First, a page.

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BBC History Magazine

BBC History Magazine

December 2020

BBC History Magazine aims to shed new light on the past to help you make more sense of the world today. Fascinating stories from contributors are the leading experts in their fields, so whether they're exploring Ancient Egypt, Tudor England or the Second World War, you'll be reading the latest, most thought-provoking historical research. BBC History Magazine brings history to life with informative, lively and entertaining features written by the world's leading historians and journalists and is a captivating read for anyone who's interested in the past.

Country:
United Kingdom
Language:
English
Publisher:
Immediate Media Company London Limited
Frequency:
Monthly
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13 Issues

in this issue

1 min.
welcome

It seems barely a week goes by these days without a new Viking discovery being announced. And the more we learn about these people, the deeper our understanding grows about their world and their behaviour – although, of course, scholarly disagreements remain. In this month’s cover feature, on page 50, Neil Price draws on the latest thinking to examine the Viking psyche, exploring everything from gender identities to magic and warfare. Another theme we’re covering in depth this month is medieval monarchy. On page 37 you’ll find a conversation between Dan Jones and Charles Spencer about the White Ship disaster, which famously left Henry I without a legitimate male heir. The result was almost two decades of the Anarchy, which saw Henry’s daughter, Matilda, battling her cousin Stephen for the throne.…

1 min.
this issue’s contributors

Laurence Rees I’ve spent the last 30 years making TV documentaries and writing books about the Third Reich, Stalinism and the Second World War, and I’m intrigued by the similarities and differences between Hitler and Stalin. Laurence explores the tyrants’ twisted dreams about utopia on page 22 Corinne Fowler Country houses are central to the image of Britain’s rural idyll, yet I’ve long wanted to draw greater attention to their links to the British empire. That’s why I’m heading the national education and public history project Colonial Countryside. Corinne reveals the web of colonial connections linked to stately homes on page 44 Ian Mortimer Until writing The Time Traveller’s Guide to Regency Britain, I had never properly understood the depth of misery of the working classes during the industrial revolution – or how great the contrast was…

4 min.
michael wood on…

“History at its most affecting is the tale of a single life through time” We are often told that the majority of history searches in archives, libraries and record offices, both in person and online, concern family history and genealogy. We all want to know about ourselves: where are we from? Who do we think we are? This fundamental human urge to know about our past is the theme of some of the best history books I have read this year. Take, for example, Philippe Sands’ brilliant East West Street. On one level this is a human rights lawyer’s compelling story of the development of the legal concepts of genocide and crimes against humanity. But at its root, it is the tale of a family devastated by the Holocaust, whose unanswered…

15 min.
hitler and stalin’s utopian dreams

Adolf Hitler and Joseph Stalin both cast long shadows over the 20th century. One, the leader of Nazi Germany, hoped to create a vast new empire underpinned by his racist beliefs; the other wanted to build the first communist state in the fledgling Soviet Union. But despite the differing nature of their goals, the two men were motivated by the same overarching passion: the desire to create what they believed was a utopia here on Earth. Unlike other dictators, many of whom resemble Mafia bosses, these two each thought that they had uncovered the secret of existence. Yet as individual personalities, Hitler and Stalin could scarcely have been further apart. Over the last 30 years, in the course of writing various history books and making many historical documentaries, I’ve met a…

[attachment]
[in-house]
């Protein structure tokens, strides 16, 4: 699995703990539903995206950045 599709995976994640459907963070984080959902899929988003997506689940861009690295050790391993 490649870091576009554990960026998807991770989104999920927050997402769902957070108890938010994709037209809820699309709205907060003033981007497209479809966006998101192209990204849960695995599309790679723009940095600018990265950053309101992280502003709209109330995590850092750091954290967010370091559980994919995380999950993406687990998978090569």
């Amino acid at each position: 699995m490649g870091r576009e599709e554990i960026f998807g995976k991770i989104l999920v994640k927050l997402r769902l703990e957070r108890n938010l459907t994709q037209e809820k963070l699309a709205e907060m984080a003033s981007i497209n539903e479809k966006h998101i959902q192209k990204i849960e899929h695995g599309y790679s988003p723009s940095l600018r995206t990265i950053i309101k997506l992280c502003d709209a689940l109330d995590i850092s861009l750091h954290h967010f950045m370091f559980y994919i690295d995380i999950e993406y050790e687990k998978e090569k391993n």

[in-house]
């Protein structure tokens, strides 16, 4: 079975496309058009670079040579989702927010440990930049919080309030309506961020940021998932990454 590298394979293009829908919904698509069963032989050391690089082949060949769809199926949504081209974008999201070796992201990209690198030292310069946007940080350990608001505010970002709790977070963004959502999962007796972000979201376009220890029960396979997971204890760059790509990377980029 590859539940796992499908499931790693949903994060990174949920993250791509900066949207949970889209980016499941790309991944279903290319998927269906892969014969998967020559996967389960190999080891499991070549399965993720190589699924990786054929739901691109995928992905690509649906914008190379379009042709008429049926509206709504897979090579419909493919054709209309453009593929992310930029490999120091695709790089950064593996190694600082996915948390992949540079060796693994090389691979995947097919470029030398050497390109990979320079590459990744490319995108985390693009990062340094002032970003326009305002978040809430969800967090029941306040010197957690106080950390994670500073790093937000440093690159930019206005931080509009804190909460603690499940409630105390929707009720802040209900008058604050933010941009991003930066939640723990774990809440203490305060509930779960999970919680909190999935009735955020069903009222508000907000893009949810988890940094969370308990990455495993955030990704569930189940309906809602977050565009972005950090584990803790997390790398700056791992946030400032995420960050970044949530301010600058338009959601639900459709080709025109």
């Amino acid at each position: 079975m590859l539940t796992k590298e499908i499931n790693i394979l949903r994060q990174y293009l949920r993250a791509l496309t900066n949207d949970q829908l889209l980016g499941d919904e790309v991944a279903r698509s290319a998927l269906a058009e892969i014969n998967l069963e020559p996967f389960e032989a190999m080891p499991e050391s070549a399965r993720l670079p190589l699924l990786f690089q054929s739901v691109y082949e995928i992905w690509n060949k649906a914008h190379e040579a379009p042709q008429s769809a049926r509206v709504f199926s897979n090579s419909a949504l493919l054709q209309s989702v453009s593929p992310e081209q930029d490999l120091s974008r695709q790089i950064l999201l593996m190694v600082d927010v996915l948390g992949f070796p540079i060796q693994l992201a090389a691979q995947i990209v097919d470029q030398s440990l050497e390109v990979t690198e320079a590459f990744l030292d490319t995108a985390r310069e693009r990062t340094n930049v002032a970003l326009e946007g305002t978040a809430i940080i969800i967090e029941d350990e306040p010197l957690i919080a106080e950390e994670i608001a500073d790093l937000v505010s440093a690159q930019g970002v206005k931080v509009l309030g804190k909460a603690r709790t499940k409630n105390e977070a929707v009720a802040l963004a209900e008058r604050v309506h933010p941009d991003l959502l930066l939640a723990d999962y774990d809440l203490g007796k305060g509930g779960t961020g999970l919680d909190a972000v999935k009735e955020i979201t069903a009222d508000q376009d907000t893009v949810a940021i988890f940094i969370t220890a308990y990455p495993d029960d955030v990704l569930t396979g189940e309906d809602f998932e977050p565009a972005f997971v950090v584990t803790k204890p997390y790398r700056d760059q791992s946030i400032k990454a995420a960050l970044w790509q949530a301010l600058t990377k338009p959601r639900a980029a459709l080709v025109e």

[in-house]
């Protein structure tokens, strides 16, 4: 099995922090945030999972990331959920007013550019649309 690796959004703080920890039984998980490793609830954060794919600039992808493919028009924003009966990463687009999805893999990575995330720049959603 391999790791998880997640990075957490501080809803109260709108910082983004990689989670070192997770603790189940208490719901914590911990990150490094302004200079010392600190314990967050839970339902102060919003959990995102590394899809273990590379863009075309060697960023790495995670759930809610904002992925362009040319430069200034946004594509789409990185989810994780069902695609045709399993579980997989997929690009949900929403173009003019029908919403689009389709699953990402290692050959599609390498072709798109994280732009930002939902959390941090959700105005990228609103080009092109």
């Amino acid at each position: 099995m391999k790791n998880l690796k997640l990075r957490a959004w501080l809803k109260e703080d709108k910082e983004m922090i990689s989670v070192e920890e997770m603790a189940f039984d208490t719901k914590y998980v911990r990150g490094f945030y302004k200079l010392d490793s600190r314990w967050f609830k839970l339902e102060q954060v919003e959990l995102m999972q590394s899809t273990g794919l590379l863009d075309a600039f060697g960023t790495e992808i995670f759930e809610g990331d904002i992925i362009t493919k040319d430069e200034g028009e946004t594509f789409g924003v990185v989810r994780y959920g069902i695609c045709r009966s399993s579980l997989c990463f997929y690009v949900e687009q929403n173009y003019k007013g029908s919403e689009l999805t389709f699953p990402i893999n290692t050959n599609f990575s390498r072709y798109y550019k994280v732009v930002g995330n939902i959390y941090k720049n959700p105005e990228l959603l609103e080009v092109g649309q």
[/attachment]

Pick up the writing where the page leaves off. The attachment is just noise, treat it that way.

9 min.
the voices of china

THE SOLDIER 1 “How many of us will be wounded no one knows” Heifu, an ordinary soldier writing two millennia ago, describes war, rebellions – and cut-price cloth China was united by the fearsome First Emperor, Qin Shi Huangdi, in 221 BC. His relentless power was symbolised by the Terracotta Army guarding his tomb: impassive, regimented, unquestioningly obedient to his authority. But, recently, stunning documentary finds have given us a picture of the real-life troops of the First Emperor: soldiers’ letters that bring to mind the Vindolanda tablets, written by Roman troops posted near Hadrian’s Wall. Take this from 6 April 223 BC, in which the brothers Heifu and Jing send greetings to their family back home: “Our unit is about to help in attacks on rebel cities at Huaiyang in Henan. How long…

16 min.
“this was the most disastrous moment in british maritime history”

Dan Jones: Your new book concerns one of the most dramatic events in the Middle Ages, that’s the sinking of the White Ship in 1120 – nine centuries ago. It’s been described as the medieval Titanic, but you argue in the book that it’s even more meaningful in the course of history. Can we begin with what happened in November 1120? Charles Spencer: On the night of 25 November 1120, something cataclysmic happened to the English royal family. On the White Ship were 300 people, among them some of the most important figures in Anglo-Norman society. And the most important by a very long way was the sole legitimate male heir to King Henry I. Henry is the backbone of this story. It’s a true-life Greek tragedy where a king has, over…